Winners announced in annual VFW essay contestsThe winners in the annual Voice of Democracy Essay Contest have been selected.
By: Jane Lightbourn, The Hastings Star-Gazette
The winners in the annual Voice of Democracy Essay Contest have been selected.
Winners at Hastings High School are Christina Alongi, first; Sarah Zeien, second; Kay Lynn Johnson, third; and Garret Tuin, fourth.
Winners at St. Elizabeth Ann Seton School are Robert C. Kirtz, first; Ryan Klein, second; Mitchell O’Brien, third; Laura Church, fourth; and Emily Weldon, fifth. They have been presented cash prizes.
The Hastings Veterans of Foreign Wars Post 1210 wants to inspire young people to embrace their love of country and get them thinking about what it means to be an American and what it means to serve their country. The Voice of Democracy essay has been the VFW’s top scholarship program since 1947.
Students write and record a three- to five-minute essay on the year’s theme “Is Our Constitution Still Relevant?” Middle school students in grades six through eight compete in the Patriot’s Pen Essay Competition. Students write on the topic, “What I Would Tell America’s Founding Fathers.”
Post winners advance to district, and then the first place district winner advances to the state competition. All state winners receive a four-day trip to Washington D.C. Awards are received at all levels.
Here are a few of the essays:
Is the Constitution Still Relevant?
by Christina Alongi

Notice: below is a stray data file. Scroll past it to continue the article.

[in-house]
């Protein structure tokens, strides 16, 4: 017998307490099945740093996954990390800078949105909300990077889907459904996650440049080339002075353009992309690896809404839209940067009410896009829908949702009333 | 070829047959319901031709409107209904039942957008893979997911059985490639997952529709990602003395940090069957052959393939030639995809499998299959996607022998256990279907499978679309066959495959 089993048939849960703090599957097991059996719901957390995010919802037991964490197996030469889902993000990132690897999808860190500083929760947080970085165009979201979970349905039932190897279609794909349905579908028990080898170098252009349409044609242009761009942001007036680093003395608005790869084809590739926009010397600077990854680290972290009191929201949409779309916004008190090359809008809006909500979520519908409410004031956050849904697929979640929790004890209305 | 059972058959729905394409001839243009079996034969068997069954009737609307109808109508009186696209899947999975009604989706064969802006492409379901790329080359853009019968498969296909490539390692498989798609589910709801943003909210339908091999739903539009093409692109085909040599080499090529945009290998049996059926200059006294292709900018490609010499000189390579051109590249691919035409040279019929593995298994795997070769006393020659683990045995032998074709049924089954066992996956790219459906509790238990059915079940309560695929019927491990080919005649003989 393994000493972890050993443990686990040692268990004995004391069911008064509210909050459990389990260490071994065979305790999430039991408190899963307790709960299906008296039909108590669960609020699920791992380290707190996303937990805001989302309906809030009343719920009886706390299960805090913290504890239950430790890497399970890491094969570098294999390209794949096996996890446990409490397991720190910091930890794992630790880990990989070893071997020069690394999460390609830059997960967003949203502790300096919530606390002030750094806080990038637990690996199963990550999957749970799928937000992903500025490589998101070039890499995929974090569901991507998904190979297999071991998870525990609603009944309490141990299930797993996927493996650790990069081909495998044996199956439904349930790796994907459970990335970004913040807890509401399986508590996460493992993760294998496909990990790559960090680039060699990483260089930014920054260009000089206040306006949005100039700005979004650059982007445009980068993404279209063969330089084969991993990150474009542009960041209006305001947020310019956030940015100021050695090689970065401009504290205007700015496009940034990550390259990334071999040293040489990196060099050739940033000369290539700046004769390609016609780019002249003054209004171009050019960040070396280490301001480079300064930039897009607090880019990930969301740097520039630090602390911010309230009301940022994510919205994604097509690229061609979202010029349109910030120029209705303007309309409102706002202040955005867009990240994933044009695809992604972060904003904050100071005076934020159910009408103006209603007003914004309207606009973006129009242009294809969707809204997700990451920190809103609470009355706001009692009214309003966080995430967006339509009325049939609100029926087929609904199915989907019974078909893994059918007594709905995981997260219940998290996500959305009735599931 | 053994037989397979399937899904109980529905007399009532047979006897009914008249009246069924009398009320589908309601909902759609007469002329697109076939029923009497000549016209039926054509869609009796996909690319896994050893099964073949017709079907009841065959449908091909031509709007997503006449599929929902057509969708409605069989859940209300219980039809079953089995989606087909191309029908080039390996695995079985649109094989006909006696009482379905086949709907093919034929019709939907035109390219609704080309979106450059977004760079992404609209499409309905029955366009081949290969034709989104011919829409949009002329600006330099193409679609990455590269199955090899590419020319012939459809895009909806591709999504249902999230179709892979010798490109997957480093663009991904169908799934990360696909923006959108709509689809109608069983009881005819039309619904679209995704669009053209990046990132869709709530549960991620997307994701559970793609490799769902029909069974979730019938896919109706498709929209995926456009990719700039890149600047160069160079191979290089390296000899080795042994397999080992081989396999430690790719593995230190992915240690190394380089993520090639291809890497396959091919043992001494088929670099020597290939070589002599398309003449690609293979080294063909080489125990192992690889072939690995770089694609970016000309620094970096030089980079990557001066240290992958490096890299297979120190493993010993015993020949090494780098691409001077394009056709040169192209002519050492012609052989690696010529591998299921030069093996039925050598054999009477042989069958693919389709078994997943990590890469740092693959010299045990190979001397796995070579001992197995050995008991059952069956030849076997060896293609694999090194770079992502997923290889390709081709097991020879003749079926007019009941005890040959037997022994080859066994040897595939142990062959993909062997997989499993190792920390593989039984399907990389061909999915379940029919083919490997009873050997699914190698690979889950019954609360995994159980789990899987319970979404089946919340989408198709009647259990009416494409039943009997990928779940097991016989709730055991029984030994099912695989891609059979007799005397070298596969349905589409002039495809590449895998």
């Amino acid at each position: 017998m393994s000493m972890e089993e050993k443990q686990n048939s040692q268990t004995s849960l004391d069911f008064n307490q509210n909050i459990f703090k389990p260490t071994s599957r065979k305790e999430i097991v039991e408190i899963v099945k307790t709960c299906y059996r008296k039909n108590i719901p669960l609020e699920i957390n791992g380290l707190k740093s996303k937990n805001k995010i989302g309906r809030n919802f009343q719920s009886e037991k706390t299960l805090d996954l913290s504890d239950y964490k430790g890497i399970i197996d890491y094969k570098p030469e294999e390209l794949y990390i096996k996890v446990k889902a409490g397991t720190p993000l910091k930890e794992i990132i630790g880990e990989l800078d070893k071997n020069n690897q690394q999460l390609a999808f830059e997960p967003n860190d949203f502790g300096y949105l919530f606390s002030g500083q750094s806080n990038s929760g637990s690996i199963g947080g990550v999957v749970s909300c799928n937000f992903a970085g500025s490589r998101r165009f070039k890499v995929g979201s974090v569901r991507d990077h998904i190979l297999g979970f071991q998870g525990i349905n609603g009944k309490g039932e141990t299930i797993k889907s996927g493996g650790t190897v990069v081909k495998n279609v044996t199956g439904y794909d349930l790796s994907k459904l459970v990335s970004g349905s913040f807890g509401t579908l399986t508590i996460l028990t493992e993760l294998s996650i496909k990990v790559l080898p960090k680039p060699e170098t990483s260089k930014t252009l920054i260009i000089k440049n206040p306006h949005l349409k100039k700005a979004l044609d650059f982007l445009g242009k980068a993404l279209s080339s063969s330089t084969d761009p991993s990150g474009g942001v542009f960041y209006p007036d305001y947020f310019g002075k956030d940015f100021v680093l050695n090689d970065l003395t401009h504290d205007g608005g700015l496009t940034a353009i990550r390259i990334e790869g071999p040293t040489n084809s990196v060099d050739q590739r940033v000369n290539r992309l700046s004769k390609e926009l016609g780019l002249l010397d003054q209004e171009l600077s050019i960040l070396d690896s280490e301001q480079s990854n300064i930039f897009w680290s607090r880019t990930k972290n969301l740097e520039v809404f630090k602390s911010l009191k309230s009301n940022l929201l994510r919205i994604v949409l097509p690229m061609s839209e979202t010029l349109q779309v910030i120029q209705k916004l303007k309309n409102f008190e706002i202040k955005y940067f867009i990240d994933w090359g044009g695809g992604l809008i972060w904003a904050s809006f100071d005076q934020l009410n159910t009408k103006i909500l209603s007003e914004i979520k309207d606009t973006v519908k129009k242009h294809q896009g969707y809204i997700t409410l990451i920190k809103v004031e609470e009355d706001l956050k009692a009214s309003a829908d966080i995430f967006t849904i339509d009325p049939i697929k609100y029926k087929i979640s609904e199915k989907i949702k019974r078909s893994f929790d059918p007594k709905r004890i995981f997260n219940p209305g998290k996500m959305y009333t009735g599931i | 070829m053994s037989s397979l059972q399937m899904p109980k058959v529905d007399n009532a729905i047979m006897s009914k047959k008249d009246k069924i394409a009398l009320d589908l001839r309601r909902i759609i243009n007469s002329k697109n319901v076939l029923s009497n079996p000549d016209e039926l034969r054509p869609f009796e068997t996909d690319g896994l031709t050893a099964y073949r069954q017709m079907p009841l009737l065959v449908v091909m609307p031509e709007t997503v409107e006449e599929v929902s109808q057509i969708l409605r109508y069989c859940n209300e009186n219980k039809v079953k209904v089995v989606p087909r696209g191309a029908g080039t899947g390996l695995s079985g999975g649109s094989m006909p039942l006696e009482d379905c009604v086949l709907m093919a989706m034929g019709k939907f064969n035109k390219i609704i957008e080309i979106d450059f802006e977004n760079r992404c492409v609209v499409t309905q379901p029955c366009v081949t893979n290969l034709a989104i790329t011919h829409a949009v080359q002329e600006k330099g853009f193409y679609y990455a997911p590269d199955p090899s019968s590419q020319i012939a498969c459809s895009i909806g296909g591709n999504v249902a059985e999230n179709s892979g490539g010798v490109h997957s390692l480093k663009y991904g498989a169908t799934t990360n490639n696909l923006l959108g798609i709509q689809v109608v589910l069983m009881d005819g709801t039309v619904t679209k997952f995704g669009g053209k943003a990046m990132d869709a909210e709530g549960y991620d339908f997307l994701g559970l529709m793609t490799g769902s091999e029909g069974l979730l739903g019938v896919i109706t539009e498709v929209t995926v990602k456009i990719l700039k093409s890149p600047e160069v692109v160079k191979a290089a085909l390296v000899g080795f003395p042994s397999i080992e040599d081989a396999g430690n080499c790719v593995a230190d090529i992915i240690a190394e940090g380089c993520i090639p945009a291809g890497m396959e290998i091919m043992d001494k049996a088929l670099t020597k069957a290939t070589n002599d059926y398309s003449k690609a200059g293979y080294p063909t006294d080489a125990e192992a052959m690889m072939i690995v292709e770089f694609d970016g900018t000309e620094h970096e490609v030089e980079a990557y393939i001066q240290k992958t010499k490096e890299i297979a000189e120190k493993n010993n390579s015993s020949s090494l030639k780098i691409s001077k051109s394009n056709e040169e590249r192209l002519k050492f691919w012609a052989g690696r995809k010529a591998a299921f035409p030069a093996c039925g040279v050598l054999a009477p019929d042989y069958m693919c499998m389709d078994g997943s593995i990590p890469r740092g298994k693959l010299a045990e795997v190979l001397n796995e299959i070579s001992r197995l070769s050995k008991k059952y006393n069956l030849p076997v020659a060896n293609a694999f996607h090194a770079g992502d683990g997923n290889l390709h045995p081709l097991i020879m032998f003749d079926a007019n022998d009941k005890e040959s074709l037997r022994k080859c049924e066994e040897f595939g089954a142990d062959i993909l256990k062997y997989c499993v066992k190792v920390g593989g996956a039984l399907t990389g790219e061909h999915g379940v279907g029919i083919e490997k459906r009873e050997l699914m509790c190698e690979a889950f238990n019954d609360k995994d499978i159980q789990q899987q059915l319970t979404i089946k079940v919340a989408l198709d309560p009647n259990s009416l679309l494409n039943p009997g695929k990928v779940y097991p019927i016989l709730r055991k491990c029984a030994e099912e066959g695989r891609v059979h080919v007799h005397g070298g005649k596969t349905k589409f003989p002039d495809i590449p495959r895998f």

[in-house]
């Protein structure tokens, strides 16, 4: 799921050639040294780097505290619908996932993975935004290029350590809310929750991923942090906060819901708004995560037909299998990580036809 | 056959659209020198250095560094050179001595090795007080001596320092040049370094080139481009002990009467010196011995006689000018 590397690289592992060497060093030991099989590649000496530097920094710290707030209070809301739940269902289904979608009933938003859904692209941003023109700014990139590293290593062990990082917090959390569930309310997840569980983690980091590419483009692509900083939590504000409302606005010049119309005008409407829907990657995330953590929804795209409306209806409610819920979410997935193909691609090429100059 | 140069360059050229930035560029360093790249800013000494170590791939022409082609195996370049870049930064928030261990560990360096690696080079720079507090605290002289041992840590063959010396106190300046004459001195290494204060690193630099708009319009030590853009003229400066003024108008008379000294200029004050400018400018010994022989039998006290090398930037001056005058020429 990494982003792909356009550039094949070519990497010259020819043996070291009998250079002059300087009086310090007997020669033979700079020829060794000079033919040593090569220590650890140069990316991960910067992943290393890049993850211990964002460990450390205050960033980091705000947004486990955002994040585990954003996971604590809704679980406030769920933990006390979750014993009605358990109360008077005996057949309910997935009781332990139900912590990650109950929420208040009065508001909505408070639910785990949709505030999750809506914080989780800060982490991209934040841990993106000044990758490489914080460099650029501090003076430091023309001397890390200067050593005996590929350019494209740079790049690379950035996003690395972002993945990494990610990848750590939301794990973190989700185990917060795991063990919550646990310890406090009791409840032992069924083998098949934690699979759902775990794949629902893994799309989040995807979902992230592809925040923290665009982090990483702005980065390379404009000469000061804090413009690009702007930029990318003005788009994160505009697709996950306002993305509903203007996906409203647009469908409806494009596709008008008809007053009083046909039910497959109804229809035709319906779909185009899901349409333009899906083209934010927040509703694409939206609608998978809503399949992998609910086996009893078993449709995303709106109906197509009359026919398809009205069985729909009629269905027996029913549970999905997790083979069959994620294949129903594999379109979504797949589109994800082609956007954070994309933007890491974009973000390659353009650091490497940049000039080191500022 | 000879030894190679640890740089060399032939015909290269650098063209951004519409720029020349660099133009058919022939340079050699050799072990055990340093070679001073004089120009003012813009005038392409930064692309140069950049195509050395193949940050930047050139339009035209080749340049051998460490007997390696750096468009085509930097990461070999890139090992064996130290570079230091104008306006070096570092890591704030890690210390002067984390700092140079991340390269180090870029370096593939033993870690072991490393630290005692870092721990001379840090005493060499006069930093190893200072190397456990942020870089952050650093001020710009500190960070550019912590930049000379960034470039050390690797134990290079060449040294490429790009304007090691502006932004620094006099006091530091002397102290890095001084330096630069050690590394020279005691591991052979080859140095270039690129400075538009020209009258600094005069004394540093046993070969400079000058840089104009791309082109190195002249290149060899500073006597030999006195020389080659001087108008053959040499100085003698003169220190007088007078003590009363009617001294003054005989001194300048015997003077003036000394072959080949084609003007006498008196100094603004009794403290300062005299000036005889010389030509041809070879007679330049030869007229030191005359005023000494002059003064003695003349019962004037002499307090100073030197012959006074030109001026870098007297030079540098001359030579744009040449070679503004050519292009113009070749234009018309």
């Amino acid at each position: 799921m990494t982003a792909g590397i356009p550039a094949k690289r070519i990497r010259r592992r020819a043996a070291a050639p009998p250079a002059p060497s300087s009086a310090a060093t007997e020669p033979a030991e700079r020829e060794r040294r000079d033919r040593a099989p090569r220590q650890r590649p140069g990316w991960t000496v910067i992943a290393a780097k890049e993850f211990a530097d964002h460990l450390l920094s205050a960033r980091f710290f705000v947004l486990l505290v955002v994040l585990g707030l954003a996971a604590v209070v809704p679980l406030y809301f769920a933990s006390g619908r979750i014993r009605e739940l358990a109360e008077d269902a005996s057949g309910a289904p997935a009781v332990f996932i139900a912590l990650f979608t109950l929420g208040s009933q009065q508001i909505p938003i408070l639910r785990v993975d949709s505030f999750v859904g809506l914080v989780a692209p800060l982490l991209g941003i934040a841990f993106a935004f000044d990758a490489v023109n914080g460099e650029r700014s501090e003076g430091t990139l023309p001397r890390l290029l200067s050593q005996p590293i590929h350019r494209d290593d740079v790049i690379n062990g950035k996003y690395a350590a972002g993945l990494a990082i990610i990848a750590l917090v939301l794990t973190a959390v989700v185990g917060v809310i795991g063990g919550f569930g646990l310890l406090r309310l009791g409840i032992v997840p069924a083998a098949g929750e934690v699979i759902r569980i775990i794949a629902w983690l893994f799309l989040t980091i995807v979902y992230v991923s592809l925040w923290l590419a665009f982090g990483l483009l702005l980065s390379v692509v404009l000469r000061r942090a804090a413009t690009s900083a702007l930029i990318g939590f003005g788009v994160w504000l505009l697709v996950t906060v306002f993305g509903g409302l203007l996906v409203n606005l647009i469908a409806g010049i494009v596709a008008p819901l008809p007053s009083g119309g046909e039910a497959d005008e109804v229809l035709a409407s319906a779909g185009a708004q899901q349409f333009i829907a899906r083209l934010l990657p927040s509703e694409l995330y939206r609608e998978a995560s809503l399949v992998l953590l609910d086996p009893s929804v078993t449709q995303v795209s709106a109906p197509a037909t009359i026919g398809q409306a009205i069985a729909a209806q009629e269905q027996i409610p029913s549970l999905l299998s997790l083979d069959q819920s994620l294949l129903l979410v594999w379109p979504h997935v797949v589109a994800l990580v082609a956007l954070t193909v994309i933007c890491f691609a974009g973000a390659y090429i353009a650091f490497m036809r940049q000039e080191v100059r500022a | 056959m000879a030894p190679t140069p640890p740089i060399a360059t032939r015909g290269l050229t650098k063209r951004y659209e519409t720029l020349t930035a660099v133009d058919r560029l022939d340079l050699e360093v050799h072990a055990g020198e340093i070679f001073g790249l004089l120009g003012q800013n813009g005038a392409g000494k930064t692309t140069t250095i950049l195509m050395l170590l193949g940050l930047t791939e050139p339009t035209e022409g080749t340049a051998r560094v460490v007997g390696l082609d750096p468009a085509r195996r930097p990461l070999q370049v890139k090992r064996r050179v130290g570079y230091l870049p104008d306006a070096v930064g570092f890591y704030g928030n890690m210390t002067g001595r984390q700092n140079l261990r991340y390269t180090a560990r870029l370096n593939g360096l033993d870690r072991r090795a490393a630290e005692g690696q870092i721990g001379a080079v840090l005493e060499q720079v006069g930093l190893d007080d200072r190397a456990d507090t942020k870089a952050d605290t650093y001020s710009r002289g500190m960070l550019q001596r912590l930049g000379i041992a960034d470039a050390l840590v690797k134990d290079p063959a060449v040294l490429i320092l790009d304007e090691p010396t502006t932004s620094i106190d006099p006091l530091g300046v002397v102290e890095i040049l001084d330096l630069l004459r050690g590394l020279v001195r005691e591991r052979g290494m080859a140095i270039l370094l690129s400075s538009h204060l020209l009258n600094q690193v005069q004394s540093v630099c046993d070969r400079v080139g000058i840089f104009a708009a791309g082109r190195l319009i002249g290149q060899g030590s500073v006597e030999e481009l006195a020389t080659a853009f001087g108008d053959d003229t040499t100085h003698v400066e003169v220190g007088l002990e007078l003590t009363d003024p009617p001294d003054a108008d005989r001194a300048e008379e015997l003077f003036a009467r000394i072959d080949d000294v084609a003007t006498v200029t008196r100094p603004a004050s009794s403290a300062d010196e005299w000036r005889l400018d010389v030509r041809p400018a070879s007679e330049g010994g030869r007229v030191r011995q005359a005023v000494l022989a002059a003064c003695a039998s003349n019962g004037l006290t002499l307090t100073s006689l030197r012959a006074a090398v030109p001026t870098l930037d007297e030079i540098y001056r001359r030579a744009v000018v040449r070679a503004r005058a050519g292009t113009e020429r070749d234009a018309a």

“I would not look to the U.S. Constitution if I were drafting a Constitution in the year 2012.”
This was said by a United States supreme Court Judge Ruth Bader Ginsburg.
When we think of all the countries of the world we realize the United States is very young, just over two centuries. But our constitution is still one of the oldest. Too old, apparently, given the fact that the United States is becoming increasingly out of sync with evolving global consensus on issues of human rights so says David S. Law and Mila Versteeg’s essay, “The Declining Influence of the United States Constitution.” But does it make us irrelevant?
We’ll start by looking at our Constitution’s influence on other countries. The exact rate of which the U.S. constitution influences the adoption and revision of other countries remains in speculation. However, the similarity between the United States Constitution and foreign countries drafting new governments were the highest in the 1970s and ‘80s, but it was after the Cold War during a time when dozens of countries were creating new constitutions, it would’ve been expected that many of these new governments be modeled after ours. But the ‘90s saw a shocking decline in the average similarity of Constitution compared with others. Dozens of Central and Eastern European countries called on their Soviet roots and went communists, while African and Asian countries went through a fever of constitutional reform that strayed from us. Whatever constitutional script was being used as an emulated model at the time it wasn’t the United States’. Which is incredibly odd, since most of the world considers America to be one of the best countries to live in.